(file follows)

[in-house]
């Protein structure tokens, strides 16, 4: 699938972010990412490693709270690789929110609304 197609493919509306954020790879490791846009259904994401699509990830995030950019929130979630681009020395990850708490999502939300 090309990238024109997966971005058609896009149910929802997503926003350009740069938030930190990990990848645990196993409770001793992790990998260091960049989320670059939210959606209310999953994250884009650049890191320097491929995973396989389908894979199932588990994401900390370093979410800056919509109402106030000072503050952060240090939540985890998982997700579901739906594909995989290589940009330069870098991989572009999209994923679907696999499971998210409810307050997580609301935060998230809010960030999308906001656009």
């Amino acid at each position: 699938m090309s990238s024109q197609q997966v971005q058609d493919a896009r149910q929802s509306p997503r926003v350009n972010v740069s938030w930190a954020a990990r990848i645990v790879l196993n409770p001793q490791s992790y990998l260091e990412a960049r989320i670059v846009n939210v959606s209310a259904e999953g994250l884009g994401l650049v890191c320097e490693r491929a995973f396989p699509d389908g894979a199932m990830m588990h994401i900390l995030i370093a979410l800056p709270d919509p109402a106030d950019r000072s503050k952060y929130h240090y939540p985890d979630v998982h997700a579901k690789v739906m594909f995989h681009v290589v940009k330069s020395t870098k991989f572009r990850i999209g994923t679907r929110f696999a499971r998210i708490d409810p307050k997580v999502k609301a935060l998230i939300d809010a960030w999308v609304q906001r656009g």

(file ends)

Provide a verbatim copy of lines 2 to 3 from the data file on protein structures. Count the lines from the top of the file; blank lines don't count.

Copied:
């Protein structure tokens, strides 16, 4: 699938972010990412490693709270690789929110609304 197609493919509306954020790879490791846009259904994401699509990830995030950019929130979630681009020395990850708490999502939300 090309990238024109997966971005058609896009149910929802997503926003350009740069938030930190990990990848645990196993409770001793992790990998260091960049989320670059939210959606209310999953994250884009650049890191320097491929995973396989389908894979199932588990994401900390370093979410800056919509109402106030000072503050952060240090939540985890998982997700579901739906594909995989290589940009330069870098991989572009999209994923679907696999499971998210409810307050997580609301935060998230809010960030999308906001656009």
């Amino acid at each position: 699938m090309s990238s024109q197609q997966v971005q058609d493919a896009r149910q929802s509306p997503r926003v350009n972010v740069s938030w930190a954020a990990r990848i645990v790879l196993n409770p001793q490791s992790y990998l260091e990412a960049r989320i670059v846009n939210v959606s209310a259904e999953g994250l884009g994401l650049v890191c320097e490693r491929a995973f396989p699509d389908g894979a199932m990830m588990h994401i900390l995030i370093a979410l800056p709270d919509p109402a106030d950019r000072s503050k952060y929130h240090y939540p985890d979630v998982h997700a579901k690789v739906m594909f995989h681009v290589v940009k330069s020395t870098k991989f572009r990850i999209g994923t679907r929110f696999a499971r998210i708490d409810p307050k997580v999502k609301a935060l998230i939300d809010a960030w999308v609304q906001r656009g």